Booksellers tackle supply chain disruptions

  • Supply chain disruptions are impacting the production of books in the United States.
  • A shortage of paper combined with an increased demand for lumber makes it difficult to print bestsellers.
  • So far, book sales have increased by 18.7% in 2021 compared to 2020.

Publishers and bookmakers are warning bookstores and readers that supply chain disruptions will impact the production of their favorite titles.

Currently, a paper shortage is hitting the United States, the latest supply chain issue to impact the country and disrupt the manufacture and sale of goods. With growing demand for lumber and a shortage of labor throughout the economy, manufacturers are struggling to keep up with demand.

So far in 2021, there has been an 18.7% increase in print book sales compared to 2020, Publishers Weekly reported. The young adult feature genre saw the biggest sales increase this year at nearly 50%. Experts don’t expect this to decrease anytime soon and worry that suppliers won’t be able to meet demand in time for Christmas gift shopping.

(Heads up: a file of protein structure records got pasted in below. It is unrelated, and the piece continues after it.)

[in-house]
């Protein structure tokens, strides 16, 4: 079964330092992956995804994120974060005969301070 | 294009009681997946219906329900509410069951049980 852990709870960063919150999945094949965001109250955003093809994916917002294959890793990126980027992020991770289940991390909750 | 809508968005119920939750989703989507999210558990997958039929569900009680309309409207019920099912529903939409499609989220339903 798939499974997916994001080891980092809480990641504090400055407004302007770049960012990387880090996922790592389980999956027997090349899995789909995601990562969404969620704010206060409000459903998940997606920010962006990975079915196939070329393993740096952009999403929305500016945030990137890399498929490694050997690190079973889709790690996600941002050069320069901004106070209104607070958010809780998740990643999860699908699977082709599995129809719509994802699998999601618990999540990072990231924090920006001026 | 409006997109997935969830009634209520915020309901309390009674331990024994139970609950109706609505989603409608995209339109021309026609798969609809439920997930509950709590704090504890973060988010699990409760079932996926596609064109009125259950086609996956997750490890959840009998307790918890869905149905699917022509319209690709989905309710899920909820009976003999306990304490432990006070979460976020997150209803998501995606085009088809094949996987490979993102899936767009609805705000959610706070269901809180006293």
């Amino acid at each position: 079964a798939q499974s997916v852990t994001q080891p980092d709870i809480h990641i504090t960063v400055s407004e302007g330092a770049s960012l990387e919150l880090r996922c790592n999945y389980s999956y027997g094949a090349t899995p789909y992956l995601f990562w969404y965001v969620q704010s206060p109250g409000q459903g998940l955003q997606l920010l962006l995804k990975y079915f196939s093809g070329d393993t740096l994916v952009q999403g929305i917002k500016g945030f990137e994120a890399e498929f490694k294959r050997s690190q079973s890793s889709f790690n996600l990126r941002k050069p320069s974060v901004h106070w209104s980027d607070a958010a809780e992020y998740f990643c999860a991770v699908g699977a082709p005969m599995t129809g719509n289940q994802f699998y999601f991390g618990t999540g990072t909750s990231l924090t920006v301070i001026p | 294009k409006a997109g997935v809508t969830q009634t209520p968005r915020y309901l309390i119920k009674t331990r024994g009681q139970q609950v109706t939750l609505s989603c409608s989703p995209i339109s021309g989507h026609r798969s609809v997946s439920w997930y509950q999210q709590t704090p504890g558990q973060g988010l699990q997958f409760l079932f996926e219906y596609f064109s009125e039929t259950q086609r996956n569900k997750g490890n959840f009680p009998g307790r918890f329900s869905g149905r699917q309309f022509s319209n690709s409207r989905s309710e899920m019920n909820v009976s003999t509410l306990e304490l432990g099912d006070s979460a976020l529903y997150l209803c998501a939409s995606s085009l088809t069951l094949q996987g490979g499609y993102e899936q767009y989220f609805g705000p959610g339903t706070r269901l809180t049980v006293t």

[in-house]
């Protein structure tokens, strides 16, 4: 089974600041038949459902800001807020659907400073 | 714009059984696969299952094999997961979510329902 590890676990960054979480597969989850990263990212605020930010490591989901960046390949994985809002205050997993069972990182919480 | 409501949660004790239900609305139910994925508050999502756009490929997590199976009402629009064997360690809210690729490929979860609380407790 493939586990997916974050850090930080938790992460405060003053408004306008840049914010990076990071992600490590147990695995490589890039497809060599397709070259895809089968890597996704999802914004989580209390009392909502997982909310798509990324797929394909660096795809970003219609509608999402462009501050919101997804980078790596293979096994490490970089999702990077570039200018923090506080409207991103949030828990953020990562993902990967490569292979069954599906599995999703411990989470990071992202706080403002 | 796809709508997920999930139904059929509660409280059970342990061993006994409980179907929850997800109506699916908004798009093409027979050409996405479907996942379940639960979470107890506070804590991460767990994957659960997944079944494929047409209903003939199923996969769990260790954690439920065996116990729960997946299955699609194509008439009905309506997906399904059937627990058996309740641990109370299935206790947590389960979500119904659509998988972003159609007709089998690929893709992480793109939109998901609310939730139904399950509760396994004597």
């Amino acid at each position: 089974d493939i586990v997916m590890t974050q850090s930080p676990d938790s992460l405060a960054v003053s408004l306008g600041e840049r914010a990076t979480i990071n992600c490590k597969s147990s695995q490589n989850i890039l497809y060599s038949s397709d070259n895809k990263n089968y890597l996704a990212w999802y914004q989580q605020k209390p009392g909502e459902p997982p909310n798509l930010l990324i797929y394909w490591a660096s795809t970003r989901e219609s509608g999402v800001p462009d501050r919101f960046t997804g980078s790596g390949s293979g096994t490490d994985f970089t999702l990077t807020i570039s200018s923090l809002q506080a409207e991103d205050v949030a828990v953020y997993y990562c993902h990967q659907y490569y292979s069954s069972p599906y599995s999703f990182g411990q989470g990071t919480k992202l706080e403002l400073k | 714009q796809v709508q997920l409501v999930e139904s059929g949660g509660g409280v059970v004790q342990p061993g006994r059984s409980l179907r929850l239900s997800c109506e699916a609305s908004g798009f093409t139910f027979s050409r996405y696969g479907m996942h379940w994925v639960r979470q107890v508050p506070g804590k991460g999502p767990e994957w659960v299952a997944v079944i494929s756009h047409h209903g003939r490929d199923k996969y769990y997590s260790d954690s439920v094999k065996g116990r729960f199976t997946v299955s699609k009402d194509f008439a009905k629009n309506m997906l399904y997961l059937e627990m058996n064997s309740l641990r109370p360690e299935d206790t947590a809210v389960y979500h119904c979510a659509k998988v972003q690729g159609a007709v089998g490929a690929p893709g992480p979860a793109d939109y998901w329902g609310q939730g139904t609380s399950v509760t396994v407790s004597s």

“We are experiencing shipping delays from the majority of our suppliers and do not see the problem being eliminated until the holiday season,” said Cindy Raiton, president of sales at Bookazine, one of the largest wholesalers. of Commerce, at Publishers Weekly. “We advise all accounts to allow extra time and take advantage of inventory availability knowing that reprints will be difficult.”

Readers are advised to get a head start by shopping for holiday books before Black Friday, buy locally, buy household goods only, and consider buying second-hand books. Bookstores and authors have also taken to social media to let readers know about shortages, reminding them on Twitter to be patient if the latest bestseller’s books run out of stock.

Books and other paper items are not the only items facing supply shortages. Everything from food and drink to car manufacturing has been disrupted by delays. Labor shortages, warehouse space, safeguarded ports, a shortage of chips, and transportation issues also contribute to the larger problem.


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